My Austin allergy recovery story

Most people who live in Austin suffer from respiratory allergies. The weather reports always show the pollen and mold counts. One so-called joke is that in the early days of Anglo settlement, native Americans called this area “beautiful place with bad air”.

I moved here in 1986 (after a couple of earlier sojourns when I was young), and within a few years, I was taking prescription allergy medicine every day, all year round. I still got sinus infections, usually one or two per year, for which I was prescribed antibiotics.

In 1997, I moved to Dallas where I didn’t need to take allergy medicine. When I moved back to Austin in 2000, the allergies started up again. That was my least favorite thing about living in Austin. I asked around and decided to go to an acupuncturist who did NAET (Nambudripad Allergy Elimination Technique).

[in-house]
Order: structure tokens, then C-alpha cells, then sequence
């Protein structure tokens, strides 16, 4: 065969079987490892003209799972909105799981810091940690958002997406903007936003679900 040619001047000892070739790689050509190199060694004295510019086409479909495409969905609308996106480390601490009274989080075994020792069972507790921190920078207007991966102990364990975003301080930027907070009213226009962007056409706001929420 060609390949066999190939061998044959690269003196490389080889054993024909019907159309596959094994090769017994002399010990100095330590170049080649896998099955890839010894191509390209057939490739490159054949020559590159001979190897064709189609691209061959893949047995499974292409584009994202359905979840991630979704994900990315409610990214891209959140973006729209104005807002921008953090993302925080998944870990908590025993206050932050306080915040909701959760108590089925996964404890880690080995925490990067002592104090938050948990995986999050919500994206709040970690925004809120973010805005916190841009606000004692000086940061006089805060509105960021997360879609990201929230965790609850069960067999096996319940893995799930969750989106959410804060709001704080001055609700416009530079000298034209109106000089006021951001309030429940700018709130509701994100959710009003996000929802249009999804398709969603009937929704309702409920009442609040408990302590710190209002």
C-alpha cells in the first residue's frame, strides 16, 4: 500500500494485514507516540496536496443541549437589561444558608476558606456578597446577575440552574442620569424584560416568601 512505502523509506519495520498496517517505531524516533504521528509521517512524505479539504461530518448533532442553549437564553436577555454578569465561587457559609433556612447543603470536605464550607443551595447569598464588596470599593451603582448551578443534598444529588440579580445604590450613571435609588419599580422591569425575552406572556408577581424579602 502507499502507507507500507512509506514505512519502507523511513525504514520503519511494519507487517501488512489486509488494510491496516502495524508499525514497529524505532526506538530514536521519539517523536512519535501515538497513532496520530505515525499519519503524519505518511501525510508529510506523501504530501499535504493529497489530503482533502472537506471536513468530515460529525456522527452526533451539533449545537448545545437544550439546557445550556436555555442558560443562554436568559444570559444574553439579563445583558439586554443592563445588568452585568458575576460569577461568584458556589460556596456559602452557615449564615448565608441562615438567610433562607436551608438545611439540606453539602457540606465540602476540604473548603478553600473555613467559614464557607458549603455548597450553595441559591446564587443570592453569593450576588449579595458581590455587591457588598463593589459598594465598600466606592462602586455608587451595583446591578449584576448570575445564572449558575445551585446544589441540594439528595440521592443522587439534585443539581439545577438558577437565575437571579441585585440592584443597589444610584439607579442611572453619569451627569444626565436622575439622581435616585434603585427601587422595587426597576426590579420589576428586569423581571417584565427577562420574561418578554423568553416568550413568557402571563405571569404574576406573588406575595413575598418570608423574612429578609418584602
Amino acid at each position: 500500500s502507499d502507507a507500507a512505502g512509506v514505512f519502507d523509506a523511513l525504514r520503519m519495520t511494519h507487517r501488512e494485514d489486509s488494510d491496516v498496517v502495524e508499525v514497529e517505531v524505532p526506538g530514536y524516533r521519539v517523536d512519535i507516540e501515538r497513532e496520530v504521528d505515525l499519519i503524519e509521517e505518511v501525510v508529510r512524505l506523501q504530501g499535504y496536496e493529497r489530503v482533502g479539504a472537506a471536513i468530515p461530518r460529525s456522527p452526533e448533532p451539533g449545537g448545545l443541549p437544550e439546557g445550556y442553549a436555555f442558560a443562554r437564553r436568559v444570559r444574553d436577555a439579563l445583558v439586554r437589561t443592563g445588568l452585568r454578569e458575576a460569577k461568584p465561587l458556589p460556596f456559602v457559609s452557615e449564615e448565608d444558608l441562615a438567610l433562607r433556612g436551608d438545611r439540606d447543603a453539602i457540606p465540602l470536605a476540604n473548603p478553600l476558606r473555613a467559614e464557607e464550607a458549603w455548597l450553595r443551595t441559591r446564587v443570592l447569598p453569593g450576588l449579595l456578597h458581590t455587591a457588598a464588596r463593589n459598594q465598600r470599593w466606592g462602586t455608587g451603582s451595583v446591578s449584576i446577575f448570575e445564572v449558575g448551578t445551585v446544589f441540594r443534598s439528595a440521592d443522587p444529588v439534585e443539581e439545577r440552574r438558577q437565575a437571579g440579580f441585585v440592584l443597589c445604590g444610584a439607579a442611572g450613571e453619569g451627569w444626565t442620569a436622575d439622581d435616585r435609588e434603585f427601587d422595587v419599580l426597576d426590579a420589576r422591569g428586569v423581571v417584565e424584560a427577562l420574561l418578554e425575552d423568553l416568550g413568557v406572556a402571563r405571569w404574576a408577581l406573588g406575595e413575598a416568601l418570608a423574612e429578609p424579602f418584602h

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New science about heart disease, sulfate, glyphosate, sunlight, statins, and aluminum

I listened to a podcast earlier this week that was pretty scientific (for me), yet fascinating. The Bulletproof Exec (Dave Asprey) interviewed Dr. Stephanie Seneff, a senior researcher at MIT. For three decades she’s been doing interdisciplinary research where biology and computers intersect.

It was so full of information, I could hardly keep up with the podcast while driving. Later I went online to read the actual transcript. Here’s the link, and the page also has video of the Facetime-like conversation.

I am not a scientist, but the findings and recommendations that I found intriguing in this lengthy and wide-ranging conversation are listed below. If you want to learn more about any of this, there’s a lot of good information available online. There are open-access scientific journals and papers available on the internet that are free. And you can google “Seneff”.

  • The cause of heart disease isn’t high cholesterol, it’s a deficiency in sulfate.

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